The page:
> GEEEEZ! I've only been climbing for a few months now so I'm new, but this
> kind of sounds ridiculous to me. I had an older climber teach me the basics,
> but I started to (and wanted to) lead the first day I was climbing.
What kind of basics? Place cams, stoppers, etc. or only clip bolts?
Agreed, clipping is easy, although you'd be surprised....
> stuff, of course, but just leading. Now (three months later) I lead 5.10's
> and feel pretty good about it. So if you need to practice lead falls, my
> question is, why not go out and lead?
Because "practising" falls on lead is not what learning to lead is about.
> I have taken a couple falls, and they can be (are) scary. But I really
> "don't get" the idea that seems rampant in rec.climbing that top-roping for
> years before leading is THE way to climb.
Since you have only been climbing for a few months, I assume that is the
same time frame for your interest in this newsgroup. You are wrong,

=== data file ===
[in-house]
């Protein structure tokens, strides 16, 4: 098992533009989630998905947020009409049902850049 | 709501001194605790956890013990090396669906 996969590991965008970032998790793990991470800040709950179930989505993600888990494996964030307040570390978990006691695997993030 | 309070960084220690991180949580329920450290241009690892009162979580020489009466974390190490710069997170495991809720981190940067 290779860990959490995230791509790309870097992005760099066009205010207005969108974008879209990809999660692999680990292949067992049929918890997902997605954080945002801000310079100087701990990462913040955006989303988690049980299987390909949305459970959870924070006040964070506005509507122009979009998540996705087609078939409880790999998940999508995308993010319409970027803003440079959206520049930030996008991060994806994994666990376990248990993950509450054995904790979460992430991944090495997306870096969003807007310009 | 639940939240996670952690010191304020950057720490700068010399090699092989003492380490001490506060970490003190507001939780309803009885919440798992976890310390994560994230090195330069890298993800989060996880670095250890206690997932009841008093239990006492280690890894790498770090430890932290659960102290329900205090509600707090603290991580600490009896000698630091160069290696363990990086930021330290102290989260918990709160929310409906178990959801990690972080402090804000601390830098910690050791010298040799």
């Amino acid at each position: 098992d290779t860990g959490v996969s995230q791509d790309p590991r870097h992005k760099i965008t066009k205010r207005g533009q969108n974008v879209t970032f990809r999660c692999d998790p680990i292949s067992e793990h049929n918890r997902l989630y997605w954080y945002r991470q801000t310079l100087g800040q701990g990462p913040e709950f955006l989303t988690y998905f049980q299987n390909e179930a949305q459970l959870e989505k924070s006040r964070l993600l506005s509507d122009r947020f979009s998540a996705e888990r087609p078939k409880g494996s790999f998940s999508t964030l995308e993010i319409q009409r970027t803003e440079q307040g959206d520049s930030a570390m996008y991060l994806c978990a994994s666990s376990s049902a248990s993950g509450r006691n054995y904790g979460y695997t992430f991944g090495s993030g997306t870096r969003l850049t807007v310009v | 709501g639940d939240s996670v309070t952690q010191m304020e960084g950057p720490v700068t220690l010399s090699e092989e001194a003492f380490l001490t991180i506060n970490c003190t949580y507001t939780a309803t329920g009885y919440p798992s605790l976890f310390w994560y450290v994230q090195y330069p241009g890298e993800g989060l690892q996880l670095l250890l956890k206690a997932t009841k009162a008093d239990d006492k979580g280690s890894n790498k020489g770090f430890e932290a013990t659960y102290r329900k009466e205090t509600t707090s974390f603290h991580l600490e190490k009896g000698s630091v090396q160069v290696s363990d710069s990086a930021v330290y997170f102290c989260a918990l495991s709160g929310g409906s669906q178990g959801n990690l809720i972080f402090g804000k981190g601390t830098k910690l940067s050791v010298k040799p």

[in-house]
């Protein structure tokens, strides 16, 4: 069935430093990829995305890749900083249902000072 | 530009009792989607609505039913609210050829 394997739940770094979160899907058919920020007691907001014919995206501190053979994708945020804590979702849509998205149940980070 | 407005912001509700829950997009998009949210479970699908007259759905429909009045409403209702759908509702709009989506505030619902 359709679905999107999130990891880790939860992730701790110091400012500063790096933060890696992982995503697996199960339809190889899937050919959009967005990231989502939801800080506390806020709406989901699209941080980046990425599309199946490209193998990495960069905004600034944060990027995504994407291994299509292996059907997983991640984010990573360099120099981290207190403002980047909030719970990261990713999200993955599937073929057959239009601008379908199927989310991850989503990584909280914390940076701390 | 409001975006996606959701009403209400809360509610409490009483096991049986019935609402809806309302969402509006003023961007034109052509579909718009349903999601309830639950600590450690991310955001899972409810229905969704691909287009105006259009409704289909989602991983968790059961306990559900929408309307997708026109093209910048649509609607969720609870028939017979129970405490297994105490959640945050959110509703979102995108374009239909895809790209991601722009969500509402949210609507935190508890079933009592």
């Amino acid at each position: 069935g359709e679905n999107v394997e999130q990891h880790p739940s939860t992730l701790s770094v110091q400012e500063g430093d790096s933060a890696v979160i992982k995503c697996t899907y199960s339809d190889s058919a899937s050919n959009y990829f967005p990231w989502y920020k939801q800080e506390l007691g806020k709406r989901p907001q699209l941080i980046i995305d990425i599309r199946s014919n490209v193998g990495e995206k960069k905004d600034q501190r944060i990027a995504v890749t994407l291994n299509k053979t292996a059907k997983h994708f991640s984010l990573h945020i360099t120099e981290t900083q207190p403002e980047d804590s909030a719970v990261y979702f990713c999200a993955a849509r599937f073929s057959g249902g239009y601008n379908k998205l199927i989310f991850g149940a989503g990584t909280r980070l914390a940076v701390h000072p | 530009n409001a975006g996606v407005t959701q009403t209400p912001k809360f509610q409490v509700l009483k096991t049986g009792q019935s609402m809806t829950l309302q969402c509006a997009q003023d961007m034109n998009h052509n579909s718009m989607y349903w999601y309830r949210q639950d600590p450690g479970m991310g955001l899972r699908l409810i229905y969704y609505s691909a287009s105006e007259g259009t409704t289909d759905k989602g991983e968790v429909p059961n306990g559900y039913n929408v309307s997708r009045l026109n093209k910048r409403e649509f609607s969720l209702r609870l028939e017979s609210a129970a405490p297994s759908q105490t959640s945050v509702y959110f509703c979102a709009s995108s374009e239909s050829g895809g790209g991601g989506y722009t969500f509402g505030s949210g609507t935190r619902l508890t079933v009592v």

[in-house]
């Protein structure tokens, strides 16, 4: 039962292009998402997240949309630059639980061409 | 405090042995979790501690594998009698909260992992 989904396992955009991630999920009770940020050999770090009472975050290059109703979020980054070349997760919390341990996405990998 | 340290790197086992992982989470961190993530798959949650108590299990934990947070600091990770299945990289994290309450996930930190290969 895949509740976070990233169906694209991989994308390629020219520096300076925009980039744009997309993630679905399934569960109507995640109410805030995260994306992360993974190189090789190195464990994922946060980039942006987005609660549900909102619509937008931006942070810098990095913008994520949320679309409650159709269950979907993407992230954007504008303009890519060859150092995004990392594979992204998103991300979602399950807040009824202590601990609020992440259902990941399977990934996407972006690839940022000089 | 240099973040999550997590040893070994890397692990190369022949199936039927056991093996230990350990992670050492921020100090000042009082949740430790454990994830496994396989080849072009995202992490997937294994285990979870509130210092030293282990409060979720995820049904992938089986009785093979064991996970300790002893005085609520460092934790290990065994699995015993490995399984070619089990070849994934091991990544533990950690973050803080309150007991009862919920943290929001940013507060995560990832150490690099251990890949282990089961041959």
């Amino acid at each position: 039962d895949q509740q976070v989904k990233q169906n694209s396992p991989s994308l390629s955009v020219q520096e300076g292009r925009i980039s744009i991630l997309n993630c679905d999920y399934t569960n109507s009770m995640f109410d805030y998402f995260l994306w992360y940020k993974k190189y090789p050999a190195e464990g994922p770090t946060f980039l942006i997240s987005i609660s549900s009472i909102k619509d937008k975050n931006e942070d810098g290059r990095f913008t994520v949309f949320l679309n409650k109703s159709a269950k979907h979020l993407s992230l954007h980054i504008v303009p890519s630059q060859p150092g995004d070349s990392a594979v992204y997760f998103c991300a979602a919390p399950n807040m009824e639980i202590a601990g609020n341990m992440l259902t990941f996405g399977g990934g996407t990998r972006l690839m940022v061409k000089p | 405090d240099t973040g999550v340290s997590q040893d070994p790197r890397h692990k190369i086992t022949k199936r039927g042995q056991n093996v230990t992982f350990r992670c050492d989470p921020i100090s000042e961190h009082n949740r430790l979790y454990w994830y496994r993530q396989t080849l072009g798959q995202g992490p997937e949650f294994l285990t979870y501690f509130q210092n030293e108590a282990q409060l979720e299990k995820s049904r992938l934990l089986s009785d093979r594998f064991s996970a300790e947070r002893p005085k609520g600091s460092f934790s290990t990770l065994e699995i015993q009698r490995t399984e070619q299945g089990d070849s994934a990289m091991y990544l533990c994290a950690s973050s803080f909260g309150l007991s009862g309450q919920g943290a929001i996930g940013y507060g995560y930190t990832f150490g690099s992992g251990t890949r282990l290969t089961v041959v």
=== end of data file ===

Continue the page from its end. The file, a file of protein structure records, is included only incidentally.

top-roping isn't considered THE way to climb here. Besides, if some
people want to TR, let them.
> Just get some instruction, go lead and have fun!---------J.R.
Not everybody likes to lead. I know some good climbers who just don't.
Leading is something that has to come to the climber at his/her own pace.
If a climber wants to practise leading and falling on top rope, they
should do that.
Just for the record, I started leading half a year after I learned to
climb and I never practised on top rope. I too just started leading. I
learned from following, never took a lead class. Worked fine for me, but
I would not jump to the conclusion that this is the way everybody should
Also, there is more to leading than just placing the next cam...you have
to know about fall consequences, route finding (unless, of course, you
have a straight line of bolts above you...), anchors, second protection,
and so on. Frankly, to assume all this can be done in a short period of
time is a bit too rash for my taste.
"Real women wear knee pads"